While we are outside the Centre, we see various cars that pass by and stop. In each, the driver is Italian and there are one or two migrants inside, the majority of whom seem to be sub-Saharan. As they get out of the car, it is clear to see that their clothes are dirty with sand and earth. One of them has a bag of mandarins which he shows to everyone who greets him. He looks very tired, but content. At the entrance, the guards ask him if he has been to pick the mandarins. He replies “yes” and goes inside. Shortly afterwards, the scene repeats itself, first with a further two sub-Saharans and later with another African, again with clothes covered in sand and chalk. We ask the Pakistanis if it is easy to find work from within the CARA. They reply that there are very few who do, and that they are paid little. Sometimes part of their wages is paid with agricultural produce, which the migrants are able to exchange amongst themselves or re-sell. Yet not knowing the place well enough, the Pakistanis don’t know how to go about getting such work; they don’t even realise that in theory it is possible for them to be employed with a regular contract, neither are they aware that there are working regulations in place for asylum seekers.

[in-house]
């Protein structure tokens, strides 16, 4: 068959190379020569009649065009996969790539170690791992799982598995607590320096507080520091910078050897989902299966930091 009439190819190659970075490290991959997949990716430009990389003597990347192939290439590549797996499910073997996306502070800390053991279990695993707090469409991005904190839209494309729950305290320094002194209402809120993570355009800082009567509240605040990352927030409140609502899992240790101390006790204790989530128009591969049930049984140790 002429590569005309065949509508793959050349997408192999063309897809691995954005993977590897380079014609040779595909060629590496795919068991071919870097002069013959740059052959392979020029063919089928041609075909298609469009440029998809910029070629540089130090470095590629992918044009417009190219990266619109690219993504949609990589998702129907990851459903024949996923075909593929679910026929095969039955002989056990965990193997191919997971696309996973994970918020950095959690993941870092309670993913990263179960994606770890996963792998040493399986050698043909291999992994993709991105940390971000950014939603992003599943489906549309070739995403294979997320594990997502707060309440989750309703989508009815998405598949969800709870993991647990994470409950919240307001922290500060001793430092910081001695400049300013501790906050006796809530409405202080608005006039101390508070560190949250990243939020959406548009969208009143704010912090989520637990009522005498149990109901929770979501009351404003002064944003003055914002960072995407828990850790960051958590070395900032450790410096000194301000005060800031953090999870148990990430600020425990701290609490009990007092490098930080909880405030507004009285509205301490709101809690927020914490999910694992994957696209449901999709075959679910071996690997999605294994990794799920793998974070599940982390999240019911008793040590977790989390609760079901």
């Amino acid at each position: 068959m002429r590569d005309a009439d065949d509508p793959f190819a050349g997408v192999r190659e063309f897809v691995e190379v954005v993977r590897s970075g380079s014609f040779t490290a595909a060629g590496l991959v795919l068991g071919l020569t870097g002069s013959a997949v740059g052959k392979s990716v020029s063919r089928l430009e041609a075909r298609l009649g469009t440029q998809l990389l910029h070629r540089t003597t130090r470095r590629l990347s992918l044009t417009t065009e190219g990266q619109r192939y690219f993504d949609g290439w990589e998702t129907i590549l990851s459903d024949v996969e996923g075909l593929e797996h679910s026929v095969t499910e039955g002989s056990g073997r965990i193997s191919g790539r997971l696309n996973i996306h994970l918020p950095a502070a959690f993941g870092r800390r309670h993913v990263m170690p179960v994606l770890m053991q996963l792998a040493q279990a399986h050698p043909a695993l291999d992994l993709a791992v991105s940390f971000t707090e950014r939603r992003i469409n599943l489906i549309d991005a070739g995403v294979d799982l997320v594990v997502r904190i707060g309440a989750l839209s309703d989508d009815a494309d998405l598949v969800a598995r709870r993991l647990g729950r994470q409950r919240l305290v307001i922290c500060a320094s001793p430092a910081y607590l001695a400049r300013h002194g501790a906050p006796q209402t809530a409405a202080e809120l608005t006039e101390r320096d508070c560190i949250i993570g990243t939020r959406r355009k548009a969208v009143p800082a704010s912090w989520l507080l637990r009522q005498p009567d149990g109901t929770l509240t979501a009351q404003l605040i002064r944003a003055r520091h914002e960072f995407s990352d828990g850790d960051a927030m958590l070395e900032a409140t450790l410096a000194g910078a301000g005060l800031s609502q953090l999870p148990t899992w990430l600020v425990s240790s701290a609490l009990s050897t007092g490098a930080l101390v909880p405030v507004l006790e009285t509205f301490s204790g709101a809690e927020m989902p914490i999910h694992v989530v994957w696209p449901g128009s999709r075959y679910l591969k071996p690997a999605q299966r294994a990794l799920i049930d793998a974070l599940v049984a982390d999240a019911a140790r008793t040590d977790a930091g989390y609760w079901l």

The CARA employees begin to look insistently in our direction, to the extent that the migrants ask us if we can move out of their vision, but at that point two of them thank us for the visit, say goodbye and choose to go back inside. One of the two, just before saying goodbye, asks us if we have a jacket or a coat for him- he only has a cotton tunic and feels the cold.